the FACTS system from Carrier Logistics was less rigid. It could
be customized, and therefore it became our system of choice.
TTT: Before installing FACTS, you had to upgrade your
hardware and operating software, correct?
Meyer: Yes. We were basically at ground zero, computer-wise,
back in ’97. We invested in an IBM RISC/System 6000 with a
Unix operating system, along with a substantial number of PC’s
and servers for our headquarters and freight terminals, which we
linked into a Wide Area Network.
TTT: The FACTS system has a number of modules. How did you go
about implementing them?
Meyer: We started with the financial modules- billing, rating,
accounts receivable, accounts payable and general ledger. These
were installed in January of ’98, and became fully operational
a month later. Next came the modules for order entry, dispatch,
and routing, which were phased in during the summer and fall of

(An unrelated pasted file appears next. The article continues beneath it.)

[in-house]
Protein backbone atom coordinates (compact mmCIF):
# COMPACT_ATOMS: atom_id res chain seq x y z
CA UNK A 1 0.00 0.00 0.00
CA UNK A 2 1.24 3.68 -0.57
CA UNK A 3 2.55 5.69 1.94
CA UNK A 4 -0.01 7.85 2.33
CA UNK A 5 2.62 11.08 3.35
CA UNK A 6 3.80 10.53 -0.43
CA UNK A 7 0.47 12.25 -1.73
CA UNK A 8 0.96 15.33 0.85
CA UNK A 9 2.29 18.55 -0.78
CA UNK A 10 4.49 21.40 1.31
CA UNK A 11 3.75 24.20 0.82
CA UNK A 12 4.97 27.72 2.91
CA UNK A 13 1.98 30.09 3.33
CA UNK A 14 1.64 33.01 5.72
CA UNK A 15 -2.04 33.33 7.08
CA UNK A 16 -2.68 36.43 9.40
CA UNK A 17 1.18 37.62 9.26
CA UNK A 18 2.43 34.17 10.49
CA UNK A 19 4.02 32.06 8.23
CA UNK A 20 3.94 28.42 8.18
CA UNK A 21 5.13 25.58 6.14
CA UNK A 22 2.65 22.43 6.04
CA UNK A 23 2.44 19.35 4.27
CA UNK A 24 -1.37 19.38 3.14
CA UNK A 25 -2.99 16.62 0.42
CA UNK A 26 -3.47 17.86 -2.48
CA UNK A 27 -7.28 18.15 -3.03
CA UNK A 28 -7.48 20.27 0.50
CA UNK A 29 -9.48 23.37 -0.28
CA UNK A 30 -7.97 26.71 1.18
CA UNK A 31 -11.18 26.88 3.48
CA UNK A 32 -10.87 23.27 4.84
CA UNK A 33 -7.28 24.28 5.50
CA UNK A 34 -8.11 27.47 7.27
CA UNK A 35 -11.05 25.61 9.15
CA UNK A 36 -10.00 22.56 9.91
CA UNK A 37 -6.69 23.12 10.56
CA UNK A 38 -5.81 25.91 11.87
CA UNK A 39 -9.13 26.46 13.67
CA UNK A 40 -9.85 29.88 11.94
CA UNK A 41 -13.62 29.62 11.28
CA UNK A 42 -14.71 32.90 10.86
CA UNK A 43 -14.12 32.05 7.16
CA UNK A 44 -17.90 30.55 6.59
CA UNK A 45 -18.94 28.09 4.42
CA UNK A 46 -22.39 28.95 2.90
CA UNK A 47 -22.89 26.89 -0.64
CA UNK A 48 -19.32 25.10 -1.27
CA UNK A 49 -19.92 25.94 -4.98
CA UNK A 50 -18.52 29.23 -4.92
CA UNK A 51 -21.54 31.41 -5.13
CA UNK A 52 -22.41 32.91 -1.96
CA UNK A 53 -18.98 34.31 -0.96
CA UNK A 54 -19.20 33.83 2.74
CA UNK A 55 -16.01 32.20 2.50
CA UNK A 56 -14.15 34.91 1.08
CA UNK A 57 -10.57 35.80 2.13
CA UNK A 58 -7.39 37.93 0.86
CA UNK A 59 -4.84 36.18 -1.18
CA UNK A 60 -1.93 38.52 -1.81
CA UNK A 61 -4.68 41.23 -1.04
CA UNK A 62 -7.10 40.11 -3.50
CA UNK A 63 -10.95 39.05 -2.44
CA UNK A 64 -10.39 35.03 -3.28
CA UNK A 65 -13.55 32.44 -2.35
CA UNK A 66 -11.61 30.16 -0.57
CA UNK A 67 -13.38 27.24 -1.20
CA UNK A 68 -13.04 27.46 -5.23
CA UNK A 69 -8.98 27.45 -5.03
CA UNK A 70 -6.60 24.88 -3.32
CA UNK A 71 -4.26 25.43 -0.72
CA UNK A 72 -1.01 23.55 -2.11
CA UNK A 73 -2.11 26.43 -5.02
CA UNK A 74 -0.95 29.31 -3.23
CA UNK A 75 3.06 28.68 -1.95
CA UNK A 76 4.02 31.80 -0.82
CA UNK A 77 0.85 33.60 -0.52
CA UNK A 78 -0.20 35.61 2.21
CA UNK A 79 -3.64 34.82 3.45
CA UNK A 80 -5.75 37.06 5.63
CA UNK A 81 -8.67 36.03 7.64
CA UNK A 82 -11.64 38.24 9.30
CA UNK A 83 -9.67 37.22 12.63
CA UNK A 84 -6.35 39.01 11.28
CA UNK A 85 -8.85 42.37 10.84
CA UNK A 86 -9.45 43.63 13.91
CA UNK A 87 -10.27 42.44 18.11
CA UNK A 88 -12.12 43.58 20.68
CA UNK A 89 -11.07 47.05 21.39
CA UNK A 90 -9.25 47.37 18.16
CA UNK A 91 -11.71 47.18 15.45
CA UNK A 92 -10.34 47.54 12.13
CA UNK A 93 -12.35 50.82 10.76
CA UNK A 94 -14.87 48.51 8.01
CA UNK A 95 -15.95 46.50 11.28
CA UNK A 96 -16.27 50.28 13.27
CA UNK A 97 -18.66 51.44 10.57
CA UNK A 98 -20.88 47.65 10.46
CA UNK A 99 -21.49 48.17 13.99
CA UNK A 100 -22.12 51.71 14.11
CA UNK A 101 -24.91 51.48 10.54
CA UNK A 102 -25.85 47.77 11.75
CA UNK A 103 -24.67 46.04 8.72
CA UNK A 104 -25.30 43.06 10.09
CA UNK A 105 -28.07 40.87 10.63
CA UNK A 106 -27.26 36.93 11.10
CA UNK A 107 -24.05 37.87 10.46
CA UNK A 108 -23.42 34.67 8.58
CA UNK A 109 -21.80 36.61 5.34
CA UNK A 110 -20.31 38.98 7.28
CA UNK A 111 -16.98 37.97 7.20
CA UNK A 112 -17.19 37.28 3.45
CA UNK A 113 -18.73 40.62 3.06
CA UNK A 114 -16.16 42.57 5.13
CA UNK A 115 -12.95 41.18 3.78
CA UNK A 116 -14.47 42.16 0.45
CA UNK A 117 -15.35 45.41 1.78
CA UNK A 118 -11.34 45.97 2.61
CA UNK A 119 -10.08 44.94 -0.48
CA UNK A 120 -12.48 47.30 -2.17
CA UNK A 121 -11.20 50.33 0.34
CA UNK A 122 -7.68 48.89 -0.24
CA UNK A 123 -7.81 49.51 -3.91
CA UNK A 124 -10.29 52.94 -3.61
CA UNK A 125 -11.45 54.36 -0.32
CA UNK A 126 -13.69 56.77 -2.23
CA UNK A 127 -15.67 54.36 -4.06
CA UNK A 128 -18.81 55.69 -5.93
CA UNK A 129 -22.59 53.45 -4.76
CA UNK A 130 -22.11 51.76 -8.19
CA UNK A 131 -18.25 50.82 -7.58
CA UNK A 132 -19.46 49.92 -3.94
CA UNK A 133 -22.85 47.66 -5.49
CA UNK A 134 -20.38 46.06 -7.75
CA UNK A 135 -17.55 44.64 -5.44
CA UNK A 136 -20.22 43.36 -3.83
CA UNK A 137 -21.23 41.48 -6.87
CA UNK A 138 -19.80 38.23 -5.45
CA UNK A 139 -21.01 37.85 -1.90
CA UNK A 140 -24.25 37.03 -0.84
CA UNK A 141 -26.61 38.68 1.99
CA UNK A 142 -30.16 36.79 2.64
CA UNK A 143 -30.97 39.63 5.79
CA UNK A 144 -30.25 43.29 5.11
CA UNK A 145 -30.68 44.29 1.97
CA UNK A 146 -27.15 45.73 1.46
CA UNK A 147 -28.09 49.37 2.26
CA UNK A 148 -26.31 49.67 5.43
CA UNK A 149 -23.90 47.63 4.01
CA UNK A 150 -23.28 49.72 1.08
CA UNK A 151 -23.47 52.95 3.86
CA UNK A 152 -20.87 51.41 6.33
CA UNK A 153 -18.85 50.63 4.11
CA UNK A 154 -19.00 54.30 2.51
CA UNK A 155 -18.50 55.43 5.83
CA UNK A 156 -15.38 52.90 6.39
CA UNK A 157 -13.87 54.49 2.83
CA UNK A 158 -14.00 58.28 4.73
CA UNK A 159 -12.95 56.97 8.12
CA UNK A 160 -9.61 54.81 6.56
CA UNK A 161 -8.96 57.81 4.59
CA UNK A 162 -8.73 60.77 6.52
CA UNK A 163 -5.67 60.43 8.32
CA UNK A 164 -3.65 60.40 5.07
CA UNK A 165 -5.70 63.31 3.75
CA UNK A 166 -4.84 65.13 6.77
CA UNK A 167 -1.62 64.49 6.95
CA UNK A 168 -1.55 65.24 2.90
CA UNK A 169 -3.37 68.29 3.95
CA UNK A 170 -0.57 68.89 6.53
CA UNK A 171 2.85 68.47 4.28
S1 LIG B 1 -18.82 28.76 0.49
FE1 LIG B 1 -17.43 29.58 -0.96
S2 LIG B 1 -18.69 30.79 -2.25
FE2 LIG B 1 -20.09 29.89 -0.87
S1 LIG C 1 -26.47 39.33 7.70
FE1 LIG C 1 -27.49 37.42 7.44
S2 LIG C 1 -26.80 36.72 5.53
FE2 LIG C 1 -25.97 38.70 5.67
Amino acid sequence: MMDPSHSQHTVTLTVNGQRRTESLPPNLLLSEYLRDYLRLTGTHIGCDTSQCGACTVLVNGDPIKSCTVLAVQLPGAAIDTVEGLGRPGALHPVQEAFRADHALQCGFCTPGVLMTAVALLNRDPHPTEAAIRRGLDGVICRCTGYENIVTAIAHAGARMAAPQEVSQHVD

’98 and through the first part of ’99.
TTT: Will you take us through how FACTS works, beginning with
Brown: An incoming order is taken by a customer service representative,
who can pull up a complete customer profile that’s stored
in FACTS by keying in the company name, zip code, phone number or
city. Specific order information is entered, including pickup and
delivery addresses, the number of pallets, weight, any special requirements,
such as next-morning delivery, and other notations as needed. The
system assigns a pickup number to the load, after which the customer
service rep. forwards the order to dispatch. Based on the zip code
of the pickup address, FACTS automatically routes the order to the
All of our dispatchers are assigned to specific regions and zip
codes. About half of them are located at terminals in our high volume
service areas, from where they control movement of equipment in
their sectors. The other half comprise our Central Dispatch Department
with responsibility for directing equipment in service areas with
less activity, and for night line haul planning. FACTS provides